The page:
We’ve seen a similar trend with the pharmaceutical industry, with drug manufacturing slowly moving out of the U.S. As of August 2019, only 28% of the manufacturing facilities making active pharmaceutical ingredients, or APIs, to supply the U.S. were in America. The remaining 72% were overseas, and 13% were in China, which has doubled its number of registered facilities making APIs between 2010 and 2019.
U.S. manufacturers are struggling to compete, and we’ve allowed it to happen. Instead of building our own supply chain of American-made PPE and pharmaceuticals, we turned a blind eye to the problem and accepted China’s dominance.
Not only did our reliance on China fail us during this pandemic, it has broader implications for our safety and economic success.
In July, Federal Emergency Management Agency Administrator Pete Gaynor called our reliance on overseas suppliers “a national security issue,” and testified to Congress that, “PPE and lifesaving equipment is just as important as building an aircraft carrier. We need to have that capacity here in the United States. We cannot rely on peer competitors to manage our destiny.”
He’s right. We can’t forget that relying on China for critical supplies means putting our health and security in the hands of a nation that wants to be the dominant world power. Their success depends on our failure. And since the Communist Party controls every company in China, every time we buy their supplies we are supporting a regime that is stealing our technology and intellectual property, building up their military to compete with us, abusing human rights, stripping Hong Kong residents of their freedoms and threatening Taiwan.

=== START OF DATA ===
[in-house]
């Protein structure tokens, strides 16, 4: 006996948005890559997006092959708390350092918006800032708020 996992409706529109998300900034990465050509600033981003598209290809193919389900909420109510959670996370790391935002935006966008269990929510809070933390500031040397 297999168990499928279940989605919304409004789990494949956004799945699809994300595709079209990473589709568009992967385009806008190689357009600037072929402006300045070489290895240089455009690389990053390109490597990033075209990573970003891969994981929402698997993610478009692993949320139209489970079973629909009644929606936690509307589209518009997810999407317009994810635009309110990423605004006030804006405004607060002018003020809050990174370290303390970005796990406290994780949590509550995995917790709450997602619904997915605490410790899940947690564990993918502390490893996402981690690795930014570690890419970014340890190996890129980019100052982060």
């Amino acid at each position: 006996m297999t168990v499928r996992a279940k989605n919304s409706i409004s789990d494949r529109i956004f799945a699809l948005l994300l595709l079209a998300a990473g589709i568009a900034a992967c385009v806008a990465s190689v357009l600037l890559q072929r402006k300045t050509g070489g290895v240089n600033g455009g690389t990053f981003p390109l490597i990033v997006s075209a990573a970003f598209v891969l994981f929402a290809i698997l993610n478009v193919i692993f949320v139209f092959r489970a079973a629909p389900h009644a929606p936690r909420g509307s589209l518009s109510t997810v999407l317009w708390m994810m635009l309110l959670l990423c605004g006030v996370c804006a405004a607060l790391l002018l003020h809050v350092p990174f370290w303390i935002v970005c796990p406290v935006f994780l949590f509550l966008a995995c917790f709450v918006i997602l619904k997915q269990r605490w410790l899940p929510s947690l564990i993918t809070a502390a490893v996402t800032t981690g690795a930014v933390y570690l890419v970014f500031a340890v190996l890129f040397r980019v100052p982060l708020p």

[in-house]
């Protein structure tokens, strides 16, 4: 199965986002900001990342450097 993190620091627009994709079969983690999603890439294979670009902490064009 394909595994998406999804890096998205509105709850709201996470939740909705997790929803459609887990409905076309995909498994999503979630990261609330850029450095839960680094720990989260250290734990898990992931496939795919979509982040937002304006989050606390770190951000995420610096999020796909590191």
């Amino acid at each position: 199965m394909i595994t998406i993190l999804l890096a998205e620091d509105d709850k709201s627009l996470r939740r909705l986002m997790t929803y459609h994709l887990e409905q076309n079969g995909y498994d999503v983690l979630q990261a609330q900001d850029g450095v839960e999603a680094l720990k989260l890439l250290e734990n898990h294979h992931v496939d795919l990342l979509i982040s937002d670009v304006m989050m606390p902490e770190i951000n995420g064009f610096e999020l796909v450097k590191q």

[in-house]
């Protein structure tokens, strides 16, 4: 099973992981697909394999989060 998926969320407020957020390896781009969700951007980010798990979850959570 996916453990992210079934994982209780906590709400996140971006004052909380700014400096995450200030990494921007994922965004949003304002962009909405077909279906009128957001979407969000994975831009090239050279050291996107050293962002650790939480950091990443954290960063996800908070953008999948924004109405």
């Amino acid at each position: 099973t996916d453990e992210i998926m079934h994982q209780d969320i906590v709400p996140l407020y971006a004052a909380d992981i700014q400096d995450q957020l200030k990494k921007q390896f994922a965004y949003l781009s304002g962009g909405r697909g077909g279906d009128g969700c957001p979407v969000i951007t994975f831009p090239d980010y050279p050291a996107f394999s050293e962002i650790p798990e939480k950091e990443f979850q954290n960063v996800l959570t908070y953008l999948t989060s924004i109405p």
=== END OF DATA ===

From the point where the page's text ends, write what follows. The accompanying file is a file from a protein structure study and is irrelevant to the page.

We have to stand up and say that we, as Americans and freedom-loving people, are better than this.
President Donald Trump did the right thing by enacting the Defense Production Act to compel U.S. companies to begin manufacturing PPE. But we have a long way to go.
We need to build up domestic manufacturing. As Florida’s governor, I focused on keeping taxes low for manufacturers and eliminated the sales tax on capital equipment. In the Senate, I’m working to pass a bill that will help build the national stockpile of goods from American-based producers and remove China from the U.S. supply chain.
All of us, whether in the healthcare industry or not, need to recognize the threat of China and start taking real steps to stop relying on our adversaries and focus on supplies and products “Made in America.”
The future of our nation and the health and safety of our people depend on our action.
The 116th Congress: Policymaking Amid the Pandemic